The Footy Almanac 2007 Round 13 – Geelong v Sydney: Bucketing down toys and goals

The first printed edition of The Footy Almanac came out in 2007, before we had a website. In the absence of a real 2020 season, we will be publishing the 2007 pieces for the first time ever on Follow the season!



Geelong versus Sydney

2.10pm, Saturday, June 30

Skilled Stadium, Geelong



AGE CAN LEAD TO FORGETFULNESS. There I was, all revved up and ready to take the V-Line Geelong flyer to Sleepy Hollow to see the Cats versus the Swannies, overcoat and scarf at hand. The only problem was that I had completely forgotten that it was also the same day as my daughter’s first birthday party.


With no opportunity to get down to Kardinia Park, the only option was to revert to the television. My viewing was likely to be a challenge with a house full of excited young children and a bucket-load of new toys, gadgets, splat-balls, red cordial, lollies and birthday cake.


As I pulled myself away from Hire-a-Snow-White, the Swans lined up without spearhead B.B.B. Barry Hall and revealed a restructured forward line. Nick Davis’s early goal and another to Luke Vogels led to the misguided belief that the Swans might have finally discarded their recent scoring shackles.


Weather bureau bulletins warned of dark clouds and a rapid drop in temperature at the Cattery. The Swans failed to take advantage of the first use of the breeze while Geelong warmed to the task with a series of bone-crunching tackles. The Pussies were in for a serious slog and before long the goals came for Geelong after a beautiful snap by the reformed Steve Johnson and partner Cameron Mooney, who scored two more. Throw in some creative efforts from the Abletts, Gary and Nathan, and the Cats were well and truly away.


The second quarter proved once and for all that television just does not do rain well. Elevated camera angles have never quite captured the intensity of a downpour and it was only when the vision dropped down to ground level that the bite, steam and slice of the rain could be felt by the viewer. These were hard and demanding conditions. As the rain belted down, the control of the home side increased through further goals to Johnson, Ablett the Elder and then two absolute gimmes after the Swans had given away stupid 50-metre penalties.


As infant children ran around the lounge room and smeared fairy bread all over the new sofas, I realised that things were getting out of hand. Leaping Leo Barry, possibly the nicest of the nice guys in the competition, dropped a forbidding shoulder into the head of Cameron Ling. Instantly he became the villain of the piece. The Geelong crowd wanted Barry tarred and feathered and run out of town. And while I wanted to look more closely at this incident, I was headed off by a gaggle of two-and three-year-olds who thought it would be an excellent idea to turn the television on and off.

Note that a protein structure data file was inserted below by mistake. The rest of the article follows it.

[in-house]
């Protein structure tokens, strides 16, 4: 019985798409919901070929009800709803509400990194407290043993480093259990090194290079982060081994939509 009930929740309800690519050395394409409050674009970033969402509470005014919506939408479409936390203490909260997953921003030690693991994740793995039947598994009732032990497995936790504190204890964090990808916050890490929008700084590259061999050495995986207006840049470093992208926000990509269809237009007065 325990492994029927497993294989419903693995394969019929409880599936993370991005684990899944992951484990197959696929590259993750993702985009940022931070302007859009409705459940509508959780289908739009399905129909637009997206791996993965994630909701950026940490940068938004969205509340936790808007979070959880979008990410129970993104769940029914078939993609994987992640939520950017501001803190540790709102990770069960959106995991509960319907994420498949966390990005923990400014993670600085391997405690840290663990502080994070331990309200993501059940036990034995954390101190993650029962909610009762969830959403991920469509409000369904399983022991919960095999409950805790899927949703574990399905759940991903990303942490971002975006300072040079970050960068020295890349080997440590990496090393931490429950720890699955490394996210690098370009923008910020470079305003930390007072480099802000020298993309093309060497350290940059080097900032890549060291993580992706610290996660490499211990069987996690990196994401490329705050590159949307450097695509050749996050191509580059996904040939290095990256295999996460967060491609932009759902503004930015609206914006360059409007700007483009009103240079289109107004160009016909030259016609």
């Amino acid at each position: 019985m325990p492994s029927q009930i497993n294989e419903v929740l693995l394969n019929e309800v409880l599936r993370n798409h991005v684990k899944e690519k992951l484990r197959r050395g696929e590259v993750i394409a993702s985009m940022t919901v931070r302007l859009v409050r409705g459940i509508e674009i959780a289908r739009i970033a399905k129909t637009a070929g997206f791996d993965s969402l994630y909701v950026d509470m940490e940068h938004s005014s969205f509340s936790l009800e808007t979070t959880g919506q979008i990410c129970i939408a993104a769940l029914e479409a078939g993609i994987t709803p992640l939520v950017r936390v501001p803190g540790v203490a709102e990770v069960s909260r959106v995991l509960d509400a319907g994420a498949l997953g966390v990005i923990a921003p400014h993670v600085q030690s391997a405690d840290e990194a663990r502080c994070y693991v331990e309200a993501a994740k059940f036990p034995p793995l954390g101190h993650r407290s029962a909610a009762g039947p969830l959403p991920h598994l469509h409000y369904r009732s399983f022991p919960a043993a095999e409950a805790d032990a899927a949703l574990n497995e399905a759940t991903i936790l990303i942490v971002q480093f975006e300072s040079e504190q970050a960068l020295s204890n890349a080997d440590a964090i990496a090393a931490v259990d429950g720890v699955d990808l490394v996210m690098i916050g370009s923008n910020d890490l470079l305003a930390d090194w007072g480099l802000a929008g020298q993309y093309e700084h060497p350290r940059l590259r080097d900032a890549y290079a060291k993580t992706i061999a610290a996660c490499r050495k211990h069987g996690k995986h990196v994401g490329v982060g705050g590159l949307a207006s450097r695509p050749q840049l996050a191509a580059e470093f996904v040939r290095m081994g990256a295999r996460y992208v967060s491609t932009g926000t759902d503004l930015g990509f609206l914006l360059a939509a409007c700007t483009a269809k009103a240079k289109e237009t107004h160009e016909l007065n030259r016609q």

By the half-time break, with the Cats holding a seven-goal lead, the game was as good as over. My only comfort was in trivia and the commentators did not fail me. As Sydney went to the long break with a measly 2.5 (17) on the board, it was noted that it was the second week in succession in which the Swans had only scored two goals in a half of football. The last time this had happened, in case anyone was wondering, was way back in 1972.


The game drifted after half-time. With the home side sitting on? a commanding margin, play moved into a holding pattern. Despite many? efforts from the Swans to break clear, they kept coming up against a solid Geelong defence led by Harley, Mackie and Scarlett. Joel Corey bobbed up in every contest. Smaller players in Joel Selwood and Matthew Stokes were playing that kind of rugged, nondescript football that pushed the Swans players out of the action.


As the last quarter started, I was almost relieved to be called upon to deal with a crash between a plastic motorcycle and a Freddy Flintstone toy car before returning to find that the Swans had made something of a rally. In typical form, the visitors had cobbled together some goals from spirited efforts and suddenly Geelong looked at risk. And, of course, if any team could lose from there… well, Geelong wrote the book.


This day was shaping up to be a memorable first birthday party after all. But just as the nerves started to jangle, the nous and instinct of the Ablett brothers helped set up the final two goals that pushed Geelong over the line.


This was the eighth win in a row for the Cats. It was a worthy victory in difficult conditions, especially considering the threat of a surge from a persistent Swans outfit. There is no doubt that Geelong are a formidable line-up and like some recent premiers (Port in 2004, Sydney in 2005) they have the capacity to sneak up on the competition without any great respect from the football public. The Cats’ former rat-pack – Mooney and Johnson – appear to have learnt something from past indiscretions and are performing at the highest level.


I only hope for the sake of the Geelong faithful that their boys convert this mid-season dominance into September success. That would be an occasion that wouldn’t be forgotten for a long, long time.


Regardless of age.



Geelong  5.1 9.4 11.8 13.9 (87)

Sydney  2.1 2.5 5.8 10.9 (69)



Geelong: Mooney 4, S. Johnson 3, G. Ablett 2, N. Ablett, Varcoe, Chapman, Corey.

Sydney: O’Keefe, Schmidt 2, Davis, Vogels, L. Ablett, Fosdike, O’Loughlin, Jolly.



Geelong: Corey, Mackie, S. Johnson, G. Ablett, Stokes, Selwood, Harley.

Sydney: Kirk, Malceski, Goodes.



Egan (Geelong) 50 games.



Laidlaw (Sydney).



McLaren, Chamberlain, Meredith.



Corey (G) 3, Mackie (G) 2, S. Johnson (G) 1.



Chapman (G) 3, S. Johnson (G) 2, Mooney (G) 1.






For more Round by Round reports of the 2007 season click HERE


Printed copies of The Footy Almanac 2007 can be purchased here.


2007 Footy Almanac

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